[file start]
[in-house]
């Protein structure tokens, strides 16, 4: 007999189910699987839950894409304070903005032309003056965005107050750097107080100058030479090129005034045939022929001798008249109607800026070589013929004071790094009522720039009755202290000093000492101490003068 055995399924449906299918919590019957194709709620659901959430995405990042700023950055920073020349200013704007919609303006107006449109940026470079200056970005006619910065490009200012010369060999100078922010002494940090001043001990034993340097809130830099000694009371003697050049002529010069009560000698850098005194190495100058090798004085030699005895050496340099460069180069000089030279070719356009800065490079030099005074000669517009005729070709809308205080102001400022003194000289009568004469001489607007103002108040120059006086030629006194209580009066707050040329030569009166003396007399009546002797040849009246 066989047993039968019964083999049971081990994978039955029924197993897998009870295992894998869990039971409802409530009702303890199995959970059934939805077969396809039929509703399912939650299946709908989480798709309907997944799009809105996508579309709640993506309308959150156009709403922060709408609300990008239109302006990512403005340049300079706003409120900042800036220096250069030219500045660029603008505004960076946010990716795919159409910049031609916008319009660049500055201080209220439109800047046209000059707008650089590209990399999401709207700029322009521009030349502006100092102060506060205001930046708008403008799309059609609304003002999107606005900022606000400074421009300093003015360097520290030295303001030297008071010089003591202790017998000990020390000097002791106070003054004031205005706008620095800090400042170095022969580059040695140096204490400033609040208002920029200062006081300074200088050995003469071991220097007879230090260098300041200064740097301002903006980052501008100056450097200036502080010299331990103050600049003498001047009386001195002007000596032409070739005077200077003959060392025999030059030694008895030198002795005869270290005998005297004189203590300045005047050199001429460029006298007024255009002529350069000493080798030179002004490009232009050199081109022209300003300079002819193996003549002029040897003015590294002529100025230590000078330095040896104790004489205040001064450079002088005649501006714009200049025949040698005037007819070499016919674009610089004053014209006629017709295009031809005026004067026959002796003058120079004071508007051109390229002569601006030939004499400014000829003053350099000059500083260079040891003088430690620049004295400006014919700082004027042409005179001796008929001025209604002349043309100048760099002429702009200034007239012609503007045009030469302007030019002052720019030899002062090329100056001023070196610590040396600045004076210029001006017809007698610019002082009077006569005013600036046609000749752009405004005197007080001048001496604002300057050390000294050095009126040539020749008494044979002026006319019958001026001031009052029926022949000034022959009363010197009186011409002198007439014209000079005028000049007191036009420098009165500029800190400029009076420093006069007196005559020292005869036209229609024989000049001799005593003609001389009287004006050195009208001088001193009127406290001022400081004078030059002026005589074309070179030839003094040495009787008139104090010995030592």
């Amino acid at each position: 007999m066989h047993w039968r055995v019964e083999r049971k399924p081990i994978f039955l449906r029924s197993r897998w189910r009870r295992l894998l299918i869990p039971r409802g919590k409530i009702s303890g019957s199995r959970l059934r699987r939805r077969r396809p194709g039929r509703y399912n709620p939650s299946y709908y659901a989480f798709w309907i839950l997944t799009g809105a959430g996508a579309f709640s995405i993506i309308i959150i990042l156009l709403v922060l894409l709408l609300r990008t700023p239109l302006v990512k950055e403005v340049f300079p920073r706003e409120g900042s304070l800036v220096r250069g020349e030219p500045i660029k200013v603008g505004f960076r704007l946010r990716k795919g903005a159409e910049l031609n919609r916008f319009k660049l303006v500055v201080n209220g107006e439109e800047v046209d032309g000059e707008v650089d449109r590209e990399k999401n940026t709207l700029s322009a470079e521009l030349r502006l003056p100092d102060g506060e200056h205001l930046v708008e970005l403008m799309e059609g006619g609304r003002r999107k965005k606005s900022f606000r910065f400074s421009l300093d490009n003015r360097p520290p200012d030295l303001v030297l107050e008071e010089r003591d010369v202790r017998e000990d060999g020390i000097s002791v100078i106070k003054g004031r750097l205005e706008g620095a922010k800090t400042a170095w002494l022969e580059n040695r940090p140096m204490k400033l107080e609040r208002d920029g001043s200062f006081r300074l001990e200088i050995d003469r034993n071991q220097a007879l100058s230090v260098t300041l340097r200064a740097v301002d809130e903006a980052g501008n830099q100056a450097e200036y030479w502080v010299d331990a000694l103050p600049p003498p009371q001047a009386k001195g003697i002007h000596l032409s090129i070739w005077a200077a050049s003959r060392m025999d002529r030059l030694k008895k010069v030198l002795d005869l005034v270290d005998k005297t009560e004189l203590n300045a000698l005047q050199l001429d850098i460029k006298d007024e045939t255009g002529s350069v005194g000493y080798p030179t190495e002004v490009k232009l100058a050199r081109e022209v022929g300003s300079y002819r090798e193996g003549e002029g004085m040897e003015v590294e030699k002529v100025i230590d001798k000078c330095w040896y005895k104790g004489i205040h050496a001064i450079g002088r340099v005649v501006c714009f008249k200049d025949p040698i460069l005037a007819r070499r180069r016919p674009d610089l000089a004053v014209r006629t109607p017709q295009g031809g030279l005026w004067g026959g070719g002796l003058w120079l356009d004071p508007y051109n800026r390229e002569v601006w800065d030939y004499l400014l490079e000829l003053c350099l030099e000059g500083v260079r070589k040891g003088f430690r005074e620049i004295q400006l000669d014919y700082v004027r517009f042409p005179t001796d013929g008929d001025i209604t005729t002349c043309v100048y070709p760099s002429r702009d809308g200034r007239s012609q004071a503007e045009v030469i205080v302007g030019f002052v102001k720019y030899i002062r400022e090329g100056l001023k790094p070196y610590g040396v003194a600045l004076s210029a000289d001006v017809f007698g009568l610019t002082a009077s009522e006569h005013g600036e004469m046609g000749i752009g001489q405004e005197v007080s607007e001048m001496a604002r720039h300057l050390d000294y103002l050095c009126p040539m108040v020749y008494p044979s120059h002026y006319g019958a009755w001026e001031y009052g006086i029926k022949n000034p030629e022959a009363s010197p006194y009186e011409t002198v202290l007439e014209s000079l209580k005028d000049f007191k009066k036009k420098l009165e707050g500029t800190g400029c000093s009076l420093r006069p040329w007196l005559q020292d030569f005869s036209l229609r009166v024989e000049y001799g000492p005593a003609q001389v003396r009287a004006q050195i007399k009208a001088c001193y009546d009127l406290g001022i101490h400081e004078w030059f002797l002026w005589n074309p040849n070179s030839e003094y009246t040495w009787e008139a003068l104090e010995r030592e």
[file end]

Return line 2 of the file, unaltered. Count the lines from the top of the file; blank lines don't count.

């Protein structure tokens, strides 16, 4: 007999189910699987839950894409304070903005032309003056965005107050750097107080100058030479090129005034045939022929001798008249109607800026070589013929004071790094009522720039009755202290000093000492101490003068 055995399924449906299918919590019957194709709620659901959430995405990042700023950055920073020349200013704007919609303006107006449109940026470079200056970005006619910065490009200012010369060999100078922010002494940090001043001990034993340097809130830099000694009371003697050049002529010069009560000698850098005194190495100058090798004085030699005895050496340099460069180069000089030279070719356009800065490079030099005074000669517009005729070709809308205080102001400022003194000289009568004469001489607007103002108040120059006086030629006194209580009066707050040329030569009166003396007399009546002797040849009246 066989047993039968019964083999049971081990994978039955029924197993897998009870295992894998869990039971409802409530009702303890199995959970059934939805077969396809039929509703399912939650299946709908989480798709309907997944799009809105996508579309709640993506309308959150156009709403922060709408609300990008239109302006990512403005340049300079706003409120900042800036220096250069030219500045660029603008505004960076946010990716795919159409910049031609916008319009660049500055201080209220439109800047046209000059707008650089590209990399999401709207700029322009521009030349502006100092102060506060205001930046708008403008799309059609609304003002999107606005900022606000400074421009300093003015360097520290030295303001030297008071010089003591202790017998000990020390000097002791106070003054004031205005706008620095800090400042170095022969580059040695140096204490400033609040208002920029200062006081300074200088050995003469071991220097007879230090260098300041200064740097301002903006980052501008100056450097200036502080010299331990103050600049003498001047009386001195002007000596032409070739005077200077003959060392025999030059030694008895030198002795005869270290005998005297004189203590300045005047050199001429460029006298007024255009002529350069000493080798030179002004490009232009050199081109022209300003300079002819193996003549002029040897003015590294002529100025230590000078330095040896104790004489205040001064450079002088005649501006714009200049025949040698005037007819070499016919674009610089004053014209006629017709295009031809005026004067026959002796003058120079004071508007051109390229002569601006030939004499400014000829003053350099000059500083260079040891003088430690620049004295400006014919700082004027042409005179001796008929001025209604002349043309100048760099002429702009200034007239012609503007045009030469302007030019002052720019030899002062090329100056001023070196610590040396600045004076210029001006017809007698610019002082009077006569005013600036046609000749752009405004005197007080001048001496604002300057050390000294050095009126040539020749008494044979002026006319019958001026001031009052029926022949000034022959009363010197009186011409002198007439014209000079005028000049007191036009420098009165500029800190400029009076420093006069007196005559020292005869036209229609024989000049001799005593003609001389009287004006050195009208001088001193009127406290001022400081004078030059002026005589074309070179030839003094040495009787008139104090010995030592």